From an unfamiliar writer to a familiar one. Virginia Woolf is a name that one will not miss, whether one is a devout reader or not. After all, Who is afraid of Virginia Woolf? I think it was through this movie title that I first came across the English writer. Back then, I wasn’t really into reading but the title did leave a deep impression on me; it must have because I remembered the name. I would, later on, learn that Woolf was a writer. I easily took it in like it was the most natural thing in the world. But I guess it is. Anyway, the first book by Woolf I read was Mrs. Dalloway, a book I read way back in late 2018. The time is ripe to reconnect with one of the world’s most renowned writers and literary critics; she wasn’t a fan of James Joyce’s Ulysses.
To be honest, I was surprised when I opened the book. The book’s introduction by Peter Ackroyd and Margaret Reynolds gave me information about Woolf that I didn’t know before. It is sad that the book was inspired by the family history of Vita Sackville-West, her lover and close friend. Sackville-West was also a novelist and an established poet. She was also a publisher who published Woolf’s books through Hogarth Press. The novel starts in the Elizabethan age when the eponymous Orlando. Time and gender were relative in the story as it would leapfrog from one seminal historical event to another, with Orlando reincarnated into either a female or a male. It was an interesting read and one that also challenges the boundaries of storytelling and what it can achieve.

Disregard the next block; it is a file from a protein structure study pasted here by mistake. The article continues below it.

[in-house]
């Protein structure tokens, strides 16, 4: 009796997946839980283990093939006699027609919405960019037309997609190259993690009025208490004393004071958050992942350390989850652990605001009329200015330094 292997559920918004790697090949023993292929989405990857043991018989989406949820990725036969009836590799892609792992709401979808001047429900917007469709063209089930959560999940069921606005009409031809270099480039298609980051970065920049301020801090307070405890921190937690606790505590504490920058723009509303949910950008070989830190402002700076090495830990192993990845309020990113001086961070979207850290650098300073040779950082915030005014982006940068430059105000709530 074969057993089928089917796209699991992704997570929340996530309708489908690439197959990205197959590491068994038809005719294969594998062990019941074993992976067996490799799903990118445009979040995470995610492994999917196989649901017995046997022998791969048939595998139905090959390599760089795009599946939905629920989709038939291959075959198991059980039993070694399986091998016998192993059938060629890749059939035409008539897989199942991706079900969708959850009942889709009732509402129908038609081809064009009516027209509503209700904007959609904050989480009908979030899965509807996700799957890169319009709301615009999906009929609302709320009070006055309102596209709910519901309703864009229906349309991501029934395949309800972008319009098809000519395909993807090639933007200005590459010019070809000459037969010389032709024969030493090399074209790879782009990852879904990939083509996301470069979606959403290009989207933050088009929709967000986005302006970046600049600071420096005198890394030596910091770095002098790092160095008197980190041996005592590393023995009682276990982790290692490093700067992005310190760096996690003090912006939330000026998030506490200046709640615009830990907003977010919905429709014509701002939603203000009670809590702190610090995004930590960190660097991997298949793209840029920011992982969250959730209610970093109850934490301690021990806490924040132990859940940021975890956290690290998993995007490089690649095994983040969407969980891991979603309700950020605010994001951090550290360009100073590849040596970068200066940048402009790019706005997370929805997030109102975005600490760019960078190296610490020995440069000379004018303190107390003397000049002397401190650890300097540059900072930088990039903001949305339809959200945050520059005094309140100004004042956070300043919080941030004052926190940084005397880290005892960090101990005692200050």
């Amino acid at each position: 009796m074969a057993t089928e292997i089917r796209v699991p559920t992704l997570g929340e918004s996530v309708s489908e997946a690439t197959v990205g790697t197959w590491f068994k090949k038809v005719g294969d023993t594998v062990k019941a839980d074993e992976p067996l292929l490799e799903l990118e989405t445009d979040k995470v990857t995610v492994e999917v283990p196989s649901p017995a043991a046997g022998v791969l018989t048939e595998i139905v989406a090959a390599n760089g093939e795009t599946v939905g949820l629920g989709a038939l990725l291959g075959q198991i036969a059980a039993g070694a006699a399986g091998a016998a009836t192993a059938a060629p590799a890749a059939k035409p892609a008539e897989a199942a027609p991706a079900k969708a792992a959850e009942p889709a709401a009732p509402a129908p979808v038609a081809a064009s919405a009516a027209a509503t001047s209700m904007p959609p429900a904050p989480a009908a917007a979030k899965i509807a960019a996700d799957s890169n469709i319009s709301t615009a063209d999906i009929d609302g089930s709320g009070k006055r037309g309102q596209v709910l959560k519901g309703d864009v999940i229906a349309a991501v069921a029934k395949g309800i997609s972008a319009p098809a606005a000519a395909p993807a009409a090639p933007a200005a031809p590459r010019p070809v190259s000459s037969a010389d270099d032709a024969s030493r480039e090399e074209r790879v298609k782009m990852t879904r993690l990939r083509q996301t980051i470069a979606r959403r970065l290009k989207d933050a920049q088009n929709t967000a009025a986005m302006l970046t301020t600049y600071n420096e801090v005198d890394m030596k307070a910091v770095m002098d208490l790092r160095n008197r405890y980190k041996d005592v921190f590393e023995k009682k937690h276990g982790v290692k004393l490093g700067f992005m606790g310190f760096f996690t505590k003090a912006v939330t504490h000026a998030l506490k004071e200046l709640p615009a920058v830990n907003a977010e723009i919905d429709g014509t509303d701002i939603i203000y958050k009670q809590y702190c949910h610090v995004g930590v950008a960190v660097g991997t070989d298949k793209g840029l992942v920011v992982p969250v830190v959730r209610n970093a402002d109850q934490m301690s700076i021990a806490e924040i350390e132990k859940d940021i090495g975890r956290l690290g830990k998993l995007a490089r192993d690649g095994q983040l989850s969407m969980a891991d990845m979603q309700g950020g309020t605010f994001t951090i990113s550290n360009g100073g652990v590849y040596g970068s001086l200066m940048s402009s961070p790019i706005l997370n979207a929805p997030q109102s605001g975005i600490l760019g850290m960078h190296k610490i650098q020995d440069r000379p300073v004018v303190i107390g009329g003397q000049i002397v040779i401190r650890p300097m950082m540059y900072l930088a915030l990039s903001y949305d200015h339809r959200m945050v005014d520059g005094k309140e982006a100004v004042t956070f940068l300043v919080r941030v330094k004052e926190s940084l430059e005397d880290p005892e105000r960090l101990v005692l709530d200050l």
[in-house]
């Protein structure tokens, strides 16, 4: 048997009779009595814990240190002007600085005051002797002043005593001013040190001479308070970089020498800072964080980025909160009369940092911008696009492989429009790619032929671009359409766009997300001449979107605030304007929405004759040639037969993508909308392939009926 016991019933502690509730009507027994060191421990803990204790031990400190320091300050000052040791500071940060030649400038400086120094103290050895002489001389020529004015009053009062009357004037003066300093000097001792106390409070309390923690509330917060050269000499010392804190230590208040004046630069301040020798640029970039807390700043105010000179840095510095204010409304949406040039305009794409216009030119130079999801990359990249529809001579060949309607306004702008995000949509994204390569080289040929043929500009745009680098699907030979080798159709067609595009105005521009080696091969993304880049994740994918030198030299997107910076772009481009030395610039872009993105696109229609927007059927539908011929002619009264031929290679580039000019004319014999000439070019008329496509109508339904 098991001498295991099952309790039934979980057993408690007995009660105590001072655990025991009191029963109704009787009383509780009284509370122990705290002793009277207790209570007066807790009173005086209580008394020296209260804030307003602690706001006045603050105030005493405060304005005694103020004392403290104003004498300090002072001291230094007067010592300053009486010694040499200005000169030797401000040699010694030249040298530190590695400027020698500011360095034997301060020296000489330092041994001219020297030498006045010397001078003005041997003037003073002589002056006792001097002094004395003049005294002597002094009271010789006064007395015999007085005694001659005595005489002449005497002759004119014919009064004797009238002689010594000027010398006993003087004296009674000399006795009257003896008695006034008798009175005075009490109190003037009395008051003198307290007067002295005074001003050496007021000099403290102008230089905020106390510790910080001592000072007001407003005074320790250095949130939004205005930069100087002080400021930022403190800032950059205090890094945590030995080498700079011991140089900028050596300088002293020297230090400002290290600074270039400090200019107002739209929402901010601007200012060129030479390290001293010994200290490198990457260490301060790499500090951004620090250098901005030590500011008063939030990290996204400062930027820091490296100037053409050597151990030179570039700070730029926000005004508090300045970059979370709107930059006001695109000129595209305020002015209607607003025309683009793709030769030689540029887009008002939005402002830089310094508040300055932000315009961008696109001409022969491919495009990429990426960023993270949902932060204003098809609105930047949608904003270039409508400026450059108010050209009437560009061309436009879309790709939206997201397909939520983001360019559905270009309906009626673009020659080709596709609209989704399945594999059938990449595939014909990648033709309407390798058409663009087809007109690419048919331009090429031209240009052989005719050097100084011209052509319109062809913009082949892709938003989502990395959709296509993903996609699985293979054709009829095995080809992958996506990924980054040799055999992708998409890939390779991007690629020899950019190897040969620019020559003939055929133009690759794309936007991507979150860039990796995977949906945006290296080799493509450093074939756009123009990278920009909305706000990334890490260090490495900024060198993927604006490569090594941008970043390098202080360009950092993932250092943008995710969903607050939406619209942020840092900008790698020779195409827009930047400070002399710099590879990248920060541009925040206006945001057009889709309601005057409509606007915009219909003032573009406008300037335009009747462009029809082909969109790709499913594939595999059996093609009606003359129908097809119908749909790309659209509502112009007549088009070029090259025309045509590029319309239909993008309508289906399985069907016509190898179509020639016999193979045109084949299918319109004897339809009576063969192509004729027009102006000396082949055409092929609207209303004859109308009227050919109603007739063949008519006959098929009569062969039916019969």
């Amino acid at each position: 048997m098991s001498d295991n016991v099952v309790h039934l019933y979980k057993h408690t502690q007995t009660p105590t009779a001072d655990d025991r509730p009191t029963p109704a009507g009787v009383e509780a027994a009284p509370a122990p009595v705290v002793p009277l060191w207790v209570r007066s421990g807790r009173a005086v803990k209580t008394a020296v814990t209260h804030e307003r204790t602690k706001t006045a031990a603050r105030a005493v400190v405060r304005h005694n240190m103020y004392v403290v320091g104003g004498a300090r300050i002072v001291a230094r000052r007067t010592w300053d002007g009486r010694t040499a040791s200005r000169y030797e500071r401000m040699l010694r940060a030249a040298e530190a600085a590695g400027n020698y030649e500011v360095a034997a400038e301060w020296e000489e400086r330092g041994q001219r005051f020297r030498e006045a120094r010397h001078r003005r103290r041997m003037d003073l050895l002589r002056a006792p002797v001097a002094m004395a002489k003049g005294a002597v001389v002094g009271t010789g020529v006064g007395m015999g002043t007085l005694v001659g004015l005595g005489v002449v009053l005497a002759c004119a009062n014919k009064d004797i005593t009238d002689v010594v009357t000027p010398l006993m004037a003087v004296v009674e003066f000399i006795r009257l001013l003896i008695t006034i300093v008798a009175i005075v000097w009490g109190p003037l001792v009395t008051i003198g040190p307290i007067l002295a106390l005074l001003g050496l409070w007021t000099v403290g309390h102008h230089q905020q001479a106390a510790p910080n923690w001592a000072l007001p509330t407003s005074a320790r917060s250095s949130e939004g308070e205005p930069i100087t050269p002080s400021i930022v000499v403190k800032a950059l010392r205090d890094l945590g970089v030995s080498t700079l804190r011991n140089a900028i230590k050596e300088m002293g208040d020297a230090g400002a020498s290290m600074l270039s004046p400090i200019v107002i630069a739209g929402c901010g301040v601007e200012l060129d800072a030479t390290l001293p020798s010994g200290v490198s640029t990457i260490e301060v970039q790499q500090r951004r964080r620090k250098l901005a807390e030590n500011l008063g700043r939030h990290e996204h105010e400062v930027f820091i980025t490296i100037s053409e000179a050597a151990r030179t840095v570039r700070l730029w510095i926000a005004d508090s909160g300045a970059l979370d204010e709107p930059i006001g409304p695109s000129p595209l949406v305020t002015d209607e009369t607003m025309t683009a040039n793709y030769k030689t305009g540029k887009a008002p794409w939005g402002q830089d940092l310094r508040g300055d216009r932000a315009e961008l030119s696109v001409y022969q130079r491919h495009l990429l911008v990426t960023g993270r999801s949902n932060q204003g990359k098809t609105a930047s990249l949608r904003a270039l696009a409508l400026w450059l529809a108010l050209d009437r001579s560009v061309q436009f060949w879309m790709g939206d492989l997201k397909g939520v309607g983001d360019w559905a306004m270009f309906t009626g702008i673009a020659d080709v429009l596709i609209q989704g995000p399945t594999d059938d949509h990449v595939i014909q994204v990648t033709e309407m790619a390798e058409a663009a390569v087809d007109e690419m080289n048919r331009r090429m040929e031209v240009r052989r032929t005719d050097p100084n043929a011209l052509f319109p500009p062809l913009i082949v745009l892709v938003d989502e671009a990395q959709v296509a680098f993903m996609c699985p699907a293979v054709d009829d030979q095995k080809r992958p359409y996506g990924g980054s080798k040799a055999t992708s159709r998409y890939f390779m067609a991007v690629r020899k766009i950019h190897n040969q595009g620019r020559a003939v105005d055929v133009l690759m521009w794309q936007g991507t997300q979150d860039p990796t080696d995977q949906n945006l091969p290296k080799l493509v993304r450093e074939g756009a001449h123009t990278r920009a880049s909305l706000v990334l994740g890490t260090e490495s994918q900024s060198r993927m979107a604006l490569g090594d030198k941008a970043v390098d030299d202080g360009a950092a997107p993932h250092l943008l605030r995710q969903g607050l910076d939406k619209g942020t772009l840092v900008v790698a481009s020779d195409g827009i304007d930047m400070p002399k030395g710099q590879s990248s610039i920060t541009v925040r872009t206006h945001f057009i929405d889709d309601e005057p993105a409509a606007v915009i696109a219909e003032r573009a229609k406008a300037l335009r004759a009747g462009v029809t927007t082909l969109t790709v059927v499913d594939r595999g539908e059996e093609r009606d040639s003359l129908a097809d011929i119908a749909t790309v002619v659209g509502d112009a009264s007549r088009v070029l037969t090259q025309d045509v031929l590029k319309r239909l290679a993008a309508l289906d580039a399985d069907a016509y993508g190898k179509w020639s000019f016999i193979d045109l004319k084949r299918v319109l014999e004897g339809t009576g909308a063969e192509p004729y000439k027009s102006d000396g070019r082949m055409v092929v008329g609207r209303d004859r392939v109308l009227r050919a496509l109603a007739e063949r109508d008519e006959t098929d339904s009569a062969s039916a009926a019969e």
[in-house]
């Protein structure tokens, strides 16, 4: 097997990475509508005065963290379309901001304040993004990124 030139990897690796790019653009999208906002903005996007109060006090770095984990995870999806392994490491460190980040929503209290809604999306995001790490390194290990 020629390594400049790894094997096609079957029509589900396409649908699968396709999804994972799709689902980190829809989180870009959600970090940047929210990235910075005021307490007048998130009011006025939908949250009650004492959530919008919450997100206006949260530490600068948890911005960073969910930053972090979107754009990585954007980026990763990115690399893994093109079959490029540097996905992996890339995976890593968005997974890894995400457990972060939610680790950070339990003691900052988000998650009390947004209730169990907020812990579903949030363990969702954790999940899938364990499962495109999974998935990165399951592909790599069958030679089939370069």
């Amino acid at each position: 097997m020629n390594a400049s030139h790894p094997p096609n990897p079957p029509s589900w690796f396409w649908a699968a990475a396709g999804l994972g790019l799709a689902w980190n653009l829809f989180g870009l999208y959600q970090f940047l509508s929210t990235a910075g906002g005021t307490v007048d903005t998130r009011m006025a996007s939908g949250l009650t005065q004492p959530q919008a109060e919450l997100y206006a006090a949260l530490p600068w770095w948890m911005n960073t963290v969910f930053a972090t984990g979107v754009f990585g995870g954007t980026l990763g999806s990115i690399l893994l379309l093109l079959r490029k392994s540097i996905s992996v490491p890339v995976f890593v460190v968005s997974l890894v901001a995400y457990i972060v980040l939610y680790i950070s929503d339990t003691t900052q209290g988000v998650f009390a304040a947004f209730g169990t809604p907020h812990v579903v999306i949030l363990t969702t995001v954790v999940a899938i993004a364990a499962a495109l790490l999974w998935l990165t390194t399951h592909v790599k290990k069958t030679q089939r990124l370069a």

What will you read next?
I am hoping to cap the month with three familiar writers, starting with J.K. Rowling’s The Casual Vacancy. I know. She honestly lost a fan in me with her recent pronouncements. I have also been rethinking my fascination with Harry Potter Series. Still, The Casual Vacancy is a book that has been gathering dust on my bookshelf for a long time; I think I obtained a copy of the book way back in 2014 or 2015. I just want to tick the book off my unread list. After the book, I want to read Pat Barker’s The Women of Troy, the sequel to her The Silence of the Girls. Lastly, I want to read D.H. Lawrence’s The Rainbow.
That’s it for this week’s WWW Wednesday. I hope you are all doing great. Happy reading and always stay safe! Happy Wednesday again!